Music and NPR News for Central and Northern Michigan
Play Live Radio
Next Up:
0:00
0:00
Available On Air Stations
Politics

Opioid bills head to the governor’s desk

5748419806_789a66c65f_z.jpg
Flickr User Jamie
/
https://flic.kr/p/9KY9Wj

Legislation aimed at curbing the state’s opioid crisis is on its way to the governor.

The goal of the legislation is to stop doctor shopping and pill mills. The bills put new limits and requirements on people trying to get certain prescriptions. One bill would require patients show a relationship with the physician who prescribes their opiates.

Democratic Senator Steve Bieda is a bill sponsor. He says requiring a relationship will help prevent “doctor shopping.”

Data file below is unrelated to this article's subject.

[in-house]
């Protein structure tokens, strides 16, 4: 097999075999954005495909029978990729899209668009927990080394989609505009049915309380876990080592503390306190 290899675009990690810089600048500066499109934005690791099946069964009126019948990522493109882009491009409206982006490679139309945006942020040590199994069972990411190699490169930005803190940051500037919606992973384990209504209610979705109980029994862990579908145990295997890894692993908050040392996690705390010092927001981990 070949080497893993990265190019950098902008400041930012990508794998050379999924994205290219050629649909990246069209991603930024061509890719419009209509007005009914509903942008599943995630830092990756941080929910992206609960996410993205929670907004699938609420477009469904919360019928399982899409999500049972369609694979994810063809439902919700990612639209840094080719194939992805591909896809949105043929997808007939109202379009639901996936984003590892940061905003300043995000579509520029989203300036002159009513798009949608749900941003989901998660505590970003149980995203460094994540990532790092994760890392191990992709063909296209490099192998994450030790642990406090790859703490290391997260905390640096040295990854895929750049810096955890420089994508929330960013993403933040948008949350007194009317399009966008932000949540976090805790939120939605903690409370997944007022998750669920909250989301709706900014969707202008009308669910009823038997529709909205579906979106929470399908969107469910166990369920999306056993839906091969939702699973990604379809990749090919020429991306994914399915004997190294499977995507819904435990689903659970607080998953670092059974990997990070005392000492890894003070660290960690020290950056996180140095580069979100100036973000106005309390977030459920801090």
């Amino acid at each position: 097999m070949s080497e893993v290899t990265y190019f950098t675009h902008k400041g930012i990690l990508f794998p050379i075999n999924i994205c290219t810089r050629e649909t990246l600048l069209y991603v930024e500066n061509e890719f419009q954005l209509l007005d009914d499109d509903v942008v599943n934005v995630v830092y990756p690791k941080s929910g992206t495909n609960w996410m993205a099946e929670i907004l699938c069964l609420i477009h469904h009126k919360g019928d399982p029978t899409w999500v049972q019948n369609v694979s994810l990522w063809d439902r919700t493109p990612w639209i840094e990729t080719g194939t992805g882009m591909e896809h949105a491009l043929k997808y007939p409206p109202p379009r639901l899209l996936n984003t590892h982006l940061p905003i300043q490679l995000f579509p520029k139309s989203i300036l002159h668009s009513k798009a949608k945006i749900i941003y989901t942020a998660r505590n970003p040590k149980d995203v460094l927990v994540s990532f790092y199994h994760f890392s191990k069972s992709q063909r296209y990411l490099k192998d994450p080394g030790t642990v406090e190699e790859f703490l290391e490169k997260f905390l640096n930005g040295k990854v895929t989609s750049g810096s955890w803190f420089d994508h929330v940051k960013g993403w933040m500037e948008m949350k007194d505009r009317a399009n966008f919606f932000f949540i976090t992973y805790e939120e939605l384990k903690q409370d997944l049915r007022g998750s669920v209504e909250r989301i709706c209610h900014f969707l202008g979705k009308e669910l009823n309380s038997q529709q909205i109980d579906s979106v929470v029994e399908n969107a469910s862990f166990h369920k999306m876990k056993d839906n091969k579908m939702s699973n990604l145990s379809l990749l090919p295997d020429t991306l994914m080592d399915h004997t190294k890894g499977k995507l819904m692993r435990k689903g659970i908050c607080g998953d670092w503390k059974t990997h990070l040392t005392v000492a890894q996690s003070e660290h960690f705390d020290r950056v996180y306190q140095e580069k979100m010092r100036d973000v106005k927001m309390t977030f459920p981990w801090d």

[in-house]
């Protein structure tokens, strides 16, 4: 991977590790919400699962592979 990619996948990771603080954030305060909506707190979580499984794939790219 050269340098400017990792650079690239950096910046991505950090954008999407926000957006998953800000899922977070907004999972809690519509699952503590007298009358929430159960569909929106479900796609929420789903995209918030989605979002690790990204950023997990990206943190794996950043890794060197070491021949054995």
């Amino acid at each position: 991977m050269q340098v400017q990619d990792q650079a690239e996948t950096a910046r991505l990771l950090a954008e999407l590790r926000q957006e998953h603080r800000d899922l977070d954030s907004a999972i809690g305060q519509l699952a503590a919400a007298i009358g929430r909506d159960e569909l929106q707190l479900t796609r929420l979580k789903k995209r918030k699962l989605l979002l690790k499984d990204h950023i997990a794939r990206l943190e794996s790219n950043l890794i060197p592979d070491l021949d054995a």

“You’ve got some doctors that are maybe less scrupulous than most doctors are and you start to have a lot of these drugs enter the system.”

Democratic Representative LaTanya Garrett voted against some of the bills. She says there should be exemptions for some medications that fall under the opioid category, but don’t have the effect of opioids.

“We are attempting to solve a problem with one group of people, but we are causing harm to another group. In particular, the epileptic patient.”

Republican Senator Tonya Schuitmaker is a bill sponsor.

“It’s very concerning when we have more prescriptions for opioids written than the population of this state. People are dying every single day from opioid-related deaths.”

The bills are on their way to the governor’s desk.